In Quiet: The Power of Introverts in a World That Can’t Stop Talking, Susan Cain explores introversion in some depth, looking at psychology, brain studies, and anecdotal examples of people she has worked with to illuminate the ways in which introverts have their own power and strengths that just happen to differ from the Western ideal of extroversion.
Nothing in the book was especially surprising or a brand new idea to me, but there were many interesting tidbits and I found it affirming and inspiring. I have previously thought of the term “quiet leader” for myself and it was encouraging to read so many examples of people who are just that. As just one example of the many things I could relate to in the book, Cain has many references to introverted individuals who do not speak up in groups until they are quite confident and clear in what they want to say, which reflects my experience exactly. I appreciate her emphasis that introverts and extroverts have different ways of relating to the world and that introverts have an important perspective to provide: a deep-thinking, risk-averse, careful approach to problems and activities.
I found her exploration of how the Western ideal of extroversion developed quite fascinating, as I had never really thought about this ideal so concretely before. I also appreciated and found interesting her comparison to other cultures, especially Asian, that have an introvert ideal.
She has various helpful tips for introverts on how to function effectively in the world, including a whole chapter on children. A couple things I found useful were: when introverts are working on a core personal project, they are able to act like extroverts as needed, because the end goal holds enough meaning for them that behaving outside their comfort zone is tolerable; and that introverts need to be sure to make time in their lives for “restorative niches” – times when they allow themselves to act as an introvert in their comfort zone, thus restoring their inner strength.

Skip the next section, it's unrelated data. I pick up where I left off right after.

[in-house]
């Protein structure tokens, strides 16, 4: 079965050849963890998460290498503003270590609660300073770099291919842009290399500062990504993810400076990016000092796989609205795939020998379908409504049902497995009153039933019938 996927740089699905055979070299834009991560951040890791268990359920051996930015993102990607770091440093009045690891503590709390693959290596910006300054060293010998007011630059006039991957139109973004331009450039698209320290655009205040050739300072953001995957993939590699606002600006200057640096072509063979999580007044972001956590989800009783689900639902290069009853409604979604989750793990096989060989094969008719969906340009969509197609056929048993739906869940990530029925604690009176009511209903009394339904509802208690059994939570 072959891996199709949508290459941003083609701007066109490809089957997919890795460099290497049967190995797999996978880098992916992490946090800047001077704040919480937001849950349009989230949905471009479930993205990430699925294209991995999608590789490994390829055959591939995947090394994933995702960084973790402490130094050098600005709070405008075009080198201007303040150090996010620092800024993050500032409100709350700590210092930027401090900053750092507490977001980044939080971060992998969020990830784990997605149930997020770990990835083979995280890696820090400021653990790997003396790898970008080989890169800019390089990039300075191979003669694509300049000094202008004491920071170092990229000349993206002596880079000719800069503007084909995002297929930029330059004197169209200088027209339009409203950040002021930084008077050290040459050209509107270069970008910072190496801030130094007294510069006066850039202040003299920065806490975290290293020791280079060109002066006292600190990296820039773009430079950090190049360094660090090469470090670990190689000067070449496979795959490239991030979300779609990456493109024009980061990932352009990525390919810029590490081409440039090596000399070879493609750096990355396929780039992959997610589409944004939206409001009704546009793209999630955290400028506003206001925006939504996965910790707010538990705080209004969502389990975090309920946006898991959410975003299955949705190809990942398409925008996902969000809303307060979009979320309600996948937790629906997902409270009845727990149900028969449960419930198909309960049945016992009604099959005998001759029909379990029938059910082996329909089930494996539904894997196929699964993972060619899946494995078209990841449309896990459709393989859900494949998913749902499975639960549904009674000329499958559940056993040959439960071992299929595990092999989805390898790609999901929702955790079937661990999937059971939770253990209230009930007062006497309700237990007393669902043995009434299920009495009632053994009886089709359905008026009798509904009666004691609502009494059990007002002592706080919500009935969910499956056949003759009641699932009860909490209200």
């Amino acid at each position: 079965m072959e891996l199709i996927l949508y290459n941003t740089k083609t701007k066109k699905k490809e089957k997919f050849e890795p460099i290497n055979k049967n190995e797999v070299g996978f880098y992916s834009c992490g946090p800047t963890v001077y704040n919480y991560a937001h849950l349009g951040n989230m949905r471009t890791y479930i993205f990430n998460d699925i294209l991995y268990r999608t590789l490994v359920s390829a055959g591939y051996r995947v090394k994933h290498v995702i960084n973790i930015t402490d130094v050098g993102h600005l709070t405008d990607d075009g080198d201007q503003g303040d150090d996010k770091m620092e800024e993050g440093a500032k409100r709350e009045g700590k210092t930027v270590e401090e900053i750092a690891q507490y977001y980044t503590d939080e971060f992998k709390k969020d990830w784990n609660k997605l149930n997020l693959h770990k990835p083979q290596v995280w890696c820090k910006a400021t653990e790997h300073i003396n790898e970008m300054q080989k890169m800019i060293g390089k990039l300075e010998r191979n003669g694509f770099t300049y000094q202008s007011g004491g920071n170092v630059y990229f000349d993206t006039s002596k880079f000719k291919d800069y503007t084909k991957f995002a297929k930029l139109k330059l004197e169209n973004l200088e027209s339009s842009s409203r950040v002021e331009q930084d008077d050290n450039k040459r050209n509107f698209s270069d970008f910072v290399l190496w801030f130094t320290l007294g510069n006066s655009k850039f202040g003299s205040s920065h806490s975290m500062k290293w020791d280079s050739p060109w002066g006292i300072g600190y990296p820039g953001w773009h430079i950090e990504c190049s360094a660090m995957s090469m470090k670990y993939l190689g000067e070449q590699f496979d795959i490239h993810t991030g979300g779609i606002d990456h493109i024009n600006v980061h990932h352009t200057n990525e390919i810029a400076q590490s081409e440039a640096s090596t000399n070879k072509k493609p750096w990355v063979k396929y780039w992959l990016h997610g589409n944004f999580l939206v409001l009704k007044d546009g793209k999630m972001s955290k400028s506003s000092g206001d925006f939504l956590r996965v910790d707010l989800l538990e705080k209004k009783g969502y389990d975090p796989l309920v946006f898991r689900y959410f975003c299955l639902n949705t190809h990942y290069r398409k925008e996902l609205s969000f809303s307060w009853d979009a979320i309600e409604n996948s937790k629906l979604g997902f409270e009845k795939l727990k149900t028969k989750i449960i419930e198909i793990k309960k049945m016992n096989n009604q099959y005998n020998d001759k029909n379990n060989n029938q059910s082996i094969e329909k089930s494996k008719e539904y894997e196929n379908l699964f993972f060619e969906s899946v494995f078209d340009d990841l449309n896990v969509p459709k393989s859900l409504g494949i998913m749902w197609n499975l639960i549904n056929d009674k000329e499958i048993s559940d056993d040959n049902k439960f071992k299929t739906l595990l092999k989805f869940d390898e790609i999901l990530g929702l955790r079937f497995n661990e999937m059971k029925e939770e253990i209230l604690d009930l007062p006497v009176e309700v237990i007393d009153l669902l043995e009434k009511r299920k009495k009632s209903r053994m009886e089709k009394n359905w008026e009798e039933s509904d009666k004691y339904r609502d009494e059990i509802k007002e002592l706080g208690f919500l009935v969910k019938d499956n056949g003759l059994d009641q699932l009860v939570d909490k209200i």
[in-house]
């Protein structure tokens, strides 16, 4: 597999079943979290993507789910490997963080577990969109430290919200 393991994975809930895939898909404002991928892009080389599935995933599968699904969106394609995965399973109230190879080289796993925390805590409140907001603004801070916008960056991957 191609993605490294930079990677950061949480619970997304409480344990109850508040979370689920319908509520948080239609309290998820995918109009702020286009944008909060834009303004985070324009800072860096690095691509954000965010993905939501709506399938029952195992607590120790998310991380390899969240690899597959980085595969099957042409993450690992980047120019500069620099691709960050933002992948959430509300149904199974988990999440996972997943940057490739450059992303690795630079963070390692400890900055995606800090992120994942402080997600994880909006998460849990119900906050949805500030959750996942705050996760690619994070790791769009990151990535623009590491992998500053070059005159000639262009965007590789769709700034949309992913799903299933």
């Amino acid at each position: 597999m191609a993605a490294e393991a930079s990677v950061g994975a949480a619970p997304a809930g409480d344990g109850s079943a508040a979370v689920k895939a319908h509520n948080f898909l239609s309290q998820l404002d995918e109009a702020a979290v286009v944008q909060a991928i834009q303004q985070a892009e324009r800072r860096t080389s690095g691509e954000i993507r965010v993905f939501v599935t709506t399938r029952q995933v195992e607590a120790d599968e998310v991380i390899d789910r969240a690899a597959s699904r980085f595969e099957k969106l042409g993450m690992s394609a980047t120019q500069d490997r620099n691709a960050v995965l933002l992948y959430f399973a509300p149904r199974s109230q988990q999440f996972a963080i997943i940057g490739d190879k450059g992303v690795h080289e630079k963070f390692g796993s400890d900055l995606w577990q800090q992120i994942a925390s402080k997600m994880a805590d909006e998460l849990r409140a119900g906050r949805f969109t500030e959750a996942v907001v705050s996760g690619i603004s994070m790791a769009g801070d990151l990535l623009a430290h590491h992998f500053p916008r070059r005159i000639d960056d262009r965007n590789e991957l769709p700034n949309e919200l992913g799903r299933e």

I think that introvert and extrovert are useful categories for understanding people’s behavior, but I am not convinced that they are actually completely valid distinctions. Much of what she discussed is very similar to the concept of a “highly sensitive person”, developed by Elaine Aron, which is based on a biological difference in sensory processing. According to Aron, only 70% of highly sensitive people are also introverts, but I am not really clear on where the distinctions lie between the two. I would enjoy seeing a deeper exploration of the overlap and differences between introvert and highly sensitive person. Overall, however, I do find that thinking of myself as an introvert, into addition to an HSP, does help me understand myself even better, so it seems useful for that if nothing else.
I definitely recommend Quiet whether or not you consider yourself an introvert. I think it is important for extroverts to read this book as well so that they can understand a large percentage of the population better.